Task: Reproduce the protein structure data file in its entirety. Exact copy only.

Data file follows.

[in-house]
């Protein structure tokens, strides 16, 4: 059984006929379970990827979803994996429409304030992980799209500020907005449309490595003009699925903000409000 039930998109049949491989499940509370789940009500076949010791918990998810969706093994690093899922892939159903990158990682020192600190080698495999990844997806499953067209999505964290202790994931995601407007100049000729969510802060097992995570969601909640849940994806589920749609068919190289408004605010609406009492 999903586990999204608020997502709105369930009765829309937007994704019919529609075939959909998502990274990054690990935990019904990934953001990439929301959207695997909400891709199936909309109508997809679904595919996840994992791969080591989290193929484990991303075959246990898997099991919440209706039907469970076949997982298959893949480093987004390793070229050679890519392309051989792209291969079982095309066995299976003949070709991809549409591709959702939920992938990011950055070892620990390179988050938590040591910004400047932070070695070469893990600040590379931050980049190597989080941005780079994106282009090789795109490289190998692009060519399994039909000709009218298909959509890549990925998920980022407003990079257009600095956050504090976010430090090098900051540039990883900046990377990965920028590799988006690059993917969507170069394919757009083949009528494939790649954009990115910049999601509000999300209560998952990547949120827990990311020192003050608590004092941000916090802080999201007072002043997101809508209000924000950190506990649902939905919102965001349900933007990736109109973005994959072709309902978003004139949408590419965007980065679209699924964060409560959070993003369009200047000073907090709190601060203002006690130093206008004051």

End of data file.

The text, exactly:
[in-house]
């Protein structure tokens, strides 16, 4: 059984006929379970990827979803994996429409304030992980799209500020907005449309490595003009699925903000409000 039930998109049949491989499940509370789940009500076949010791918990998810969706093994690093899922892939159903990158990682020192600190080698495999990844997806499953067209999505964290202790994931995601407007100049000729969510802060097992995570969601909640849940994806589920749609068919190289408004605010609406009492 999903586990999204608020997502709105369930009765829309937007994704019919529609075939959909998502990274990054690990935990019904990934953001990439929301959207695997909400891709199936909309109508997809679904595919996840994992791969080591989290193929484990991303075959246990898997099991919440209706039907469970076949997982298959893949480093987004390793070229050679890519392309051989792209291969079982095309066995299976003949070709991809549409591709959702939920992938990011950055070892620990390179988050938590040591910004400047932070070695070469893990600040590379931050980049190597989080941005780079994106282009090789795109490289190998692009060519399994039909000709009218298909959509890549990925998920980022407003990079257009600095956050504090976010430090090098900051540039990883900046990377990965920028590799988006690059993917969507170069394919757009083949009528494939790649954009990115910049999601509000999300209560998952990547949120827990990311020192003050608590004092941000916090802080999201007072002043997101809508209000924000950190506990649902939905919102965001349900933007990736109109973005994959072709309902978003004139949408590419965007980065679209699924964060409560959070993003369009200047000073907090709190601060203002006690130093206008004051």